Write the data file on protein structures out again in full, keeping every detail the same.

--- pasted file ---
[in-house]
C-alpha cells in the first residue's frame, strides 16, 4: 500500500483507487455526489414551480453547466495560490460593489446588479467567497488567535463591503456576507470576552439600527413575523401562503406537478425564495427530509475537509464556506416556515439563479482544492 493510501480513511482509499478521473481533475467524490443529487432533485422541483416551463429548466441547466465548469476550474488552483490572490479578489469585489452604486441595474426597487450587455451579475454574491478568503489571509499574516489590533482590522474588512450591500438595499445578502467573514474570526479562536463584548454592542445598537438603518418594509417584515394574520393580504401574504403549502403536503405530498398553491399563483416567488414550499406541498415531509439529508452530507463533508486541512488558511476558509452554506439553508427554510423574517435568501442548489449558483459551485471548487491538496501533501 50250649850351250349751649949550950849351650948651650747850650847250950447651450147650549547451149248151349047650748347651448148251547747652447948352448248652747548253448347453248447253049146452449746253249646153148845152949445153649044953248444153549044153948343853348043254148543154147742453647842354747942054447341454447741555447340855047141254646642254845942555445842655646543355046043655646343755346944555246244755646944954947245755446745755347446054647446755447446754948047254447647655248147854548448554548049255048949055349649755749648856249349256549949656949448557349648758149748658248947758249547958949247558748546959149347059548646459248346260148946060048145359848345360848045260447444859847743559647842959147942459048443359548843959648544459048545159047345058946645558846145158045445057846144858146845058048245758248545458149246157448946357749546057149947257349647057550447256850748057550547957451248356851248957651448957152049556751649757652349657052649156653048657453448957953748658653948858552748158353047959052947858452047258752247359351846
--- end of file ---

[in-house]
C-alpha cells in the first residue's frame, strides 16, 4: 500500500483507487455526489414551480453547466495560490460593489446588479467567497488567535463591503456576507470576552439600527413575523401562503406537478425564495427530509475537509464556506416556515439563479482544492 493510501480513511482509499478521473481533475467524490443529487432533485422541483416551463429548466441547466465548469476550474488552483490572490479578489469585489452604486441595474426597487450587455451579475454574491478568503489571509499574516489590533482590522474588512450591500438595499445578502467573514474570526479562536463584548454592542445598537438603518418594509417584515394574520393580504401574504403549502403536503405530498398553491399563483416567488414550499406541498415531509439529508452530507463533508486541512488558511476558509452554506439553508427554510423574517435568501442548489449558483459551485471548487491538496501533501 50250649850351250349751649949550950849351650948651650747850650847250950447651450147650549547451149248151349047650748347651448148251547747652447948352448248652747548253448347453248447253049146452449746253249646153148845152949445153649044953248444153549044153948343853348043254148543154147742453647842354747942054447341454447741555447340855047141254646642254845942555445842655646543355046043655646343755346944555246244755646944954947245755446745755347446054647446755447446754948047254447647655248147854548448554548049255048949055349649755749648856249349256549949656949448557349648758149748658248947758249547958949247558748546959149347059548646459248346260148946060048145359848345360848045260447444859847743559647842959147942459048443359548843959648544459048545159047345058946645558846145158045445057846144858146845058048245758248545458149246157448946357749546057149947257349647057550447256850748057550547957451248356851248957651448957152049556751649757652349657052649156653048657453448957953748658653948858552748158353047959052947858452047258752247359351846